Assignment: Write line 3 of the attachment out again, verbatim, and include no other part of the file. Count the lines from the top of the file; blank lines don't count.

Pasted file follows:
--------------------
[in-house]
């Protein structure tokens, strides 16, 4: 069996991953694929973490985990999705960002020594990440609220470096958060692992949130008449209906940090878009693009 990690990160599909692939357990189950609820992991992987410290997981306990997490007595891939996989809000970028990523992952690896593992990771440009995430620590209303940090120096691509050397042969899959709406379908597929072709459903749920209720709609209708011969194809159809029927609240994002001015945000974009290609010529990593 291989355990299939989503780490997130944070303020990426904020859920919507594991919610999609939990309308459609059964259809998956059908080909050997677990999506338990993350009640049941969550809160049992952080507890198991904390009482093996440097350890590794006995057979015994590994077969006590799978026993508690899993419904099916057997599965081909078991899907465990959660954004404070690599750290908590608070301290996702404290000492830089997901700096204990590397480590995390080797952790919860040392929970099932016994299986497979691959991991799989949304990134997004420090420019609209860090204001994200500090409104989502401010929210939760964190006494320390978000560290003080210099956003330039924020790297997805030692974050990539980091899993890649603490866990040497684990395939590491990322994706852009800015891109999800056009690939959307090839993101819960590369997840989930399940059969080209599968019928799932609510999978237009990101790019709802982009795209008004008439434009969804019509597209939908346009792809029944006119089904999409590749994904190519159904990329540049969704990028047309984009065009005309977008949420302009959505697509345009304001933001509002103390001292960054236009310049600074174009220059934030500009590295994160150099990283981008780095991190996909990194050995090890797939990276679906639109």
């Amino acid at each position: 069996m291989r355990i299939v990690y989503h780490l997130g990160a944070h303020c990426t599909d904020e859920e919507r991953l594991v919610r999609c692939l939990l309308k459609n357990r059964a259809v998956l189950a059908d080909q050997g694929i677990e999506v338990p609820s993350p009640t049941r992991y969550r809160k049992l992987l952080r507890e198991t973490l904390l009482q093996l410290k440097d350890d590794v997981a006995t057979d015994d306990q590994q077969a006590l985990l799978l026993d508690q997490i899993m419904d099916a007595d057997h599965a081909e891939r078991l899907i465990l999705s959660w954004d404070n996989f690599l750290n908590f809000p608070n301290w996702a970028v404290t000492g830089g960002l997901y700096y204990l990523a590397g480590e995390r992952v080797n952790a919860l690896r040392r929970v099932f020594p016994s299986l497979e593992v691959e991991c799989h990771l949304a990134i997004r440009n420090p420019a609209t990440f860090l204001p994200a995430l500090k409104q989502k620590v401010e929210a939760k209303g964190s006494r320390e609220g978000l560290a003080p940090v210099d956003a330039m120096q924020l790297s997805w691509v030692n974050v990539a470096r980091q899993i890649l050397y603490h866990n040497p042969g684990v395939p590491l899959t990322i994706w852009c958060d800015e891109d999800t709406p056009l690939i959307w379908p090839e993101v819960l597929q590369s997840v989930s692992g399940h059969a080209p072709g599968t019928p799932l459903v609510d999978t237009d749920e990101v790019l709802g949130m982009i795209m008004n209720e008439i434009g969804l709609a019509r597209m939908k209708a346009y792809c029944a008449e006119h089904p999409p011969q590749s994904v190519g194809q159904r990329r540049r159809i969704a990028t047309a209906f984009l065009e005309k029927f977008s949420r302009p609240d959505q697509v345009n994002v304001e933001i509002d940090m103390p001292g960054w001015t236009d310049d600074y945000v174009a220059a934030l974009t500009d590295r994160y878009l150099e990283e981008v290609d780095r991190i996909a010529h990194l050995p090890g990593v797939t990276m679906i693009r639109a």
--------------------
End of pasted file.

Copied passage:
């Amino acid at each position: 069996m291989r355990i299939v990690y989503h780490l997130g990160a944070h303020c990426t599909d904020e859920e919507r991953l594991v919610r999609c692939l939990l309308k459609n357990r059964a259809v998956l189950a059908d080909q050997g694929i677990e999506v338990p609820s993350p009640t049941r992991y969550r809160k049992l992987l952080r507890e198991t973490l904390l009482q093996l410290k440097d350890d590794v997981a006995t057979d015994d306990q590994q077969a006590l985990l799978l026993d508690q997490i899993m419904d099916a007595d057997h599965a081909e891939r078991l899907i465990l999705s959660w954004d404070n996989f690599l750290n908590f809000p608070n301290w996702a970028v404290t000492g830089g960002l997901y700096y204990l990523a590397g480590e995390r992952v080797n952790a919860l690896r040392r929970v099932f020594p016994s299986l497979e593992v691959e991991c799989h990771l949304a990134i997004r440009n420090p420019a609209t990440f860090l204001p994200a995430l500090k409104q989502k620590v401010e929210a939760k209303g964190s006494r320390e609220g978000l560290a003080p940090v210099d956003a330039m120096q924020l790297s997805w691509v030692n974050v990539a470096r980091q899993i890649l050397y603490h866990n040497p042969g684990v395939p590491l899959t990322i994706w852009c958060d800015e891109d999800t709406p056009l690939i959307w379908p090839e993101v819960l597929q590369s997840v989930s692992g399940h059969a080209p072709g599968t019928p799932l459903v609510d999978t237009d749920e990101v790019l709802g949130m982009i795209m008004n209720e008439i434009g969804l709609a019509r597209m939908k209708a346009y792809c029944a008449e006119h089904p999409p011969q590749s994904v190519g194809q159904r990329r540049r159809i969704a990028t047309a209906f984009l065009e005309k029927f977008s949420r302009p609240d959505q697509v345009n994002v304001e933001i509002d940090m103390p001292g960054w001015t236009d310049d600074y945000v174009a220059a934030l974009t500009d590295r994160y878009l150099e990283e981008v290609d780095r991190i996909a010529h990194l050995p090890g990593v797939t990276m679906i693009r639109a």